The recently remade 1979 chiller When A Stranger Calls is essentially over after 20 minutes: Babysitter arrives at house where kids are already in bed. Babysitter gets calls from a British creep who asks, "Have you checked the children?" Cops are summoned. Oh God, the calls are coming from inside the house! Babysitter survives, kids have long since been slaughtered, end of movie. Okay, so what to do with the next 75 minutes? To the filmmakers' credit, they do bring back a jolt of déjà vu in the closing section—seven years later, the babysitter has children, and they may or may not need to be checked—but there's an arid desert of empty space in between, and only the ample-framed Charles Durning is left to fill it. Audiences expecting another Halloween must have been surprised to find themselves stuck in the middle of an urban police procedural.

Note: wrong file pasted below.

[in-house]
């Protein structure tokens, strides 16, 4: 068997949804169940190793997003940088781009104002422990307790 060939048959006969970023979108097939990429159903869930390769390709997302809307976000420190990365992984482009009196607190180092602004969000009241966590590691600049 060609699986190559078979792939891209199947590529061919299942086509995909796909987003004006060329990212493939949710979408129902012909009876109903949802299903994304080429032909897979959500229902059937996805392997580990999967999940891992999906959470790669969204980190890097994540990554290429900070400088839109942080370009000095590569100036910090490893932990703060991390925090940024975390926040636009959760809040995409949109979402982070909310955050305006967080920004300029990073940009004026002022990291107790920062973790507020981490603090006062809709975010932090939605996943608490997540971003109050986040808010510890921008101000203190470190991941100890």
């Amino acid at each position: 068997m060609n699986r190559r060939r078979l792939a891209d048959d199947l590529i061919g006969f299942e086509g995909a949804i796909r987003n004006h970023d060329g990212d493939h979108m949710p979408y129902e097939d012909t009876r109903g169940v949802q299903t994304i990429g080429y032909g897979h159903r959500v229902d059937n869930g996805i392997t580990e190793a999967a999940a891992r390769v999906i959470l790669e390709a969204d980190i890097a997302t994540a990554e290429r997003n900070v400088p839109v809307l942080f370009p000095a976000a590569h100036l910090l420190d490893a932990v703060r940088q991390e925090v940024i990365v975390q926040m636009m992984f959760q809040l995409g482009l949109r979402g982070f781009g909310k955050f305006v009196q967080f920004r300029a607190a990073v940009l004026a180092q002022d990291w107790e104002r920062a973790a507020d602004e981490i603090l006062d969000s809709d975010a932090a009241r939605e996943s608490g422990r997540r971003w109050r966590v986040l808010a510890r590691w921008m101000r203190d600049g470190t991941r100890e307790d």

Comparisons to Halloween are inevitable, because the story elements are more or less the same, except that When A Stranger Calls introduces a lopsided structure and incompetent direction into the mix. In the Jamie Lee Curtis role, Carol Kane stars as a college student hired for what seems like a pretty easy babysitting job, since the two kids are asleep when she arrives. Then come the phone calls. (And were it not for a music cue that sounds like the pre-movie THX demonstration, the phone routine would be as thrilling as a film about switchboard operators.) Kane escapes into the arms of a cop (Durning), and psycho Tony Beckley is caught, but seven years later, Beckley escapes from an insane asylum, and it's up to Durning to exact a little vigilante justice.
From there, When A Stranger Calls morphs into a Death Wish-style reactionary thriller, venting about a crappy justice system that coddles the insane rather than putting them to death. But the middle section is mostly notable for turning Beckley into one of the more pathetic slashers in movie history: When he isn't fruitlessly trying to seduce an alcoholic barfly (Colleen Dewhurst), he's out on the streets begging passersby for change. When it comes time for him to kill again, it's clear that the children could probably fend for themselves.
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